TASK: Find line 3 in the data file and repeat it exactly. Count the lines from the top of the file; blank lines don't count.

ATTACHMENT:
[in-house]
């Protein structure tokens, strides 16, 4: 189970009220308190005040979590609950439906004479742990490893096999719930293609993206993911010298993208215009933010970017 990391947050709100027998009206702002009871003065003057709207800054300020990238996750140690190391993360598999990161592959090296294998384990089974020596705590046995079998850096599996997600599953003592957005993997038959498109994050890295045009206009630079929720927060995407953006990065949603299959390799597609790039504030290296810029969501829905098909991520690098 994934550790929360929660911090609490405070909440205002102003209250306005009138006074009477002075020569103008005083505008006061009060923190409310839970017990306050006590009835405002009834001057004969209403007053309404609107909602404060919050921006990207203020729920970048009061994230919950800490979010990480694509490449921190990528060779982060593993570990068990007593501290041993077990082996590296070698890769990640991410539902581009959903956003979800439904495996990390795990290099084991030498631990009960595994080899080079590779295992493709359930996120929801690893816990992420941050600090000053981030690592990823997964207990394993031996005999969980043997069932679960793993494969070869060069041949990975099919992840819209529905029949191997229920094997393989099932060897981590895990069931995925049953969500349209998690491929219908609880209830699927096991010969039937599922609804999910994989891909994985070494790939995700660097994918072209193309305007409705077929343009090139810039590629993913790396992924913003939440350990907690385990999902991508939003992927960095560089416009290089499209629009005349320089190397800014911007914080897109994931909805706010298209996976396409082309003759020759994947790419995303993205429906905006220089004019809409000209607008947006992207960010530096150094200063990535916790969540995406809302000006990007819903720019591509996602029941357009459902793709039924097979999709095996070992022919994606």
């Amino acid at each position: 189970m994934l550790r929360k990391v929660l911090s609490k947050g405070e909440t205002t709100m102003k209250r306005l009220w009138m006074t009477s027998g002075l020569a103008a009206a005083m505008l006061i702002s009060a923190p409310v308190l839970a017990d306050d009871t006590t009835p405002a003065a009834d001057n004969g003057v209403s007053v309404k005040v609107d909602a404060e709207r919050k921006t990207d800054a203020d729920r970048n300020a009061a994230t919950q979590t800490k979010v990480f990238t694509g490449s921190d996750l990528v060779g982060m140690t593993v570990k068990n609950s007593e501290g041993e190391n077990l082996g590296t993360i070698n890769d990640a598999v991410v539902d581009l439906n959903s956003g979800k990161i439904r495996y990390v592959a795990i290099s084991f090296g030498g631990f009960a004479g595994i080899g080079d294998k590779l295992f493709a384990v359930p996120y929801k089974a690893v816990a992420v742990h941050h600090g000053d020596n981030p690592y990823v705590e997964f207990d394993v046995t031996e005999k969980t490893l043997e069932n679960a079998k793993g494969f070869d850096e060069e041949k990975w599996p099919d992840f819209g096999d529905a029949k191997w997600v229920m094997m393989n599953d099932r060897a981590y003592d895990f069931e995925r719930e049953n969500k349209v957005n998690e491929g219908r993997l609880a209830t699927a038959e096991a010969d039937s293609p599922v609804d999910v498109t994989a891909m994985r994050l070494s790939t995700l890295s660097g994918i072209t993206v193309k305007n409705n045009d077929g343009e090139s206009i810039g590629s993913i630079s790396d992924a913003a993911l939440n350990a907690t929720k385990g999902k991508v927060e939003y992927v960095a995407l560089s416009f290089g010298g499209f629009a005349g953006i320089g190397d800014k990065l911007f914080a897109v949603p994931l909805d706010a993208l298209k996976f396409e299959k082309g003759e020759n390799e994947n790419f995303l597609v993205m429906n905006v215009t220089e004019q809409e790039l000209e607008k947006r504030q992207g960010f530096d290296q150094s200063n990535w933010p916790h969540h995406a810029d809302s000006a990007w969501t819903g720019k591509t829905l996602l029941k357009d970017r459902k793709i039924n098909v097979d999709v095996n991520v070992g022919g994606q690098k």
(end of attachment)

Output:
């Amino acid at each position: 189970m994934l550790r929360k990391v929660l911090s609490k947050g405070e909440t205002t709100m102003k209250r306005l009220w009138m006074t009477s027998g002075l020569a103008a009206a005083m505008l006061i702002s009060a923190p409310v308190l839970a017990d306050d009871t006590t009835p405002a003065a009834d001057n004969g003057v209403s007053v309404k005040v609107d909602a404060e709207r919050k921006t990207d800054a203020d729920r970048n300020a009061a994230t919950q979590t800490k979010v990480f990238t694509g490449s921190d996750l990528v060779g982060m140690t593993v570990k068990n609950s007593e501290g041993e190391n077990l082996g590296t993360i070698n890769d990640a598999v991410v539902d581009l439906n959903s956003g979800k990161i439904r495996y990390v592959a795990i290099s084991f090296g030498g631990f009960a004479g595994i080899g080079d294998k590779l295992f493709a384990v359930p996120y929801k089974a690893v816990a992420v742990h941050h600090g000053d020596n981030p690592y990823v705590e997964f207990d394993v046995t031996e005999k969980t490893l043997e069932n679960a079998k793993g494969f070869d850096e060069e041949k990975w599996p099919d992840f819209g096999d529905a029949k191997w997600v229920m094997m393989n599953d099932r060897a981590y003592d895990f069931e995925r719930e049953n969500k349209v957005n998690e491929g219908r993997l609880a209830t699927a038959e096991a010969d039937s293609p599922v609804d999910v498109t994989a891909m994985r994050l070494s790939t995700l890295s660097g994918i072209t993206v193309k305007n409705n045009d077929g343009e090139s206009i810039g590629s993913i630079s790396d992924a913003a993911l939440n350990a907690t929720k385990g999902k991508v927060e939003y992927v960095a995407l560089s416009f290089g010298g499209f629009a005349g953006i320089g190397d800014k990065l911007f914080a897109v949603p994931l909805d706010a993208l298209k996976f396409e299959k082309g003759e020759n390799e994947n790419f995303l597609v993205m429906n905006v215009t220089e004019q809409e790039l000209e607008k947006r504030q992207g960010f530096d290296q150094s200063n990535w933010p916790h969540h995406a810029d809302s000006a990007w969501t819903g720019k591509t829905l996602l029941k357009d970017r459902k793709i039924n098909v097979d999709v095996n991520v070992g022919g994606q690098k």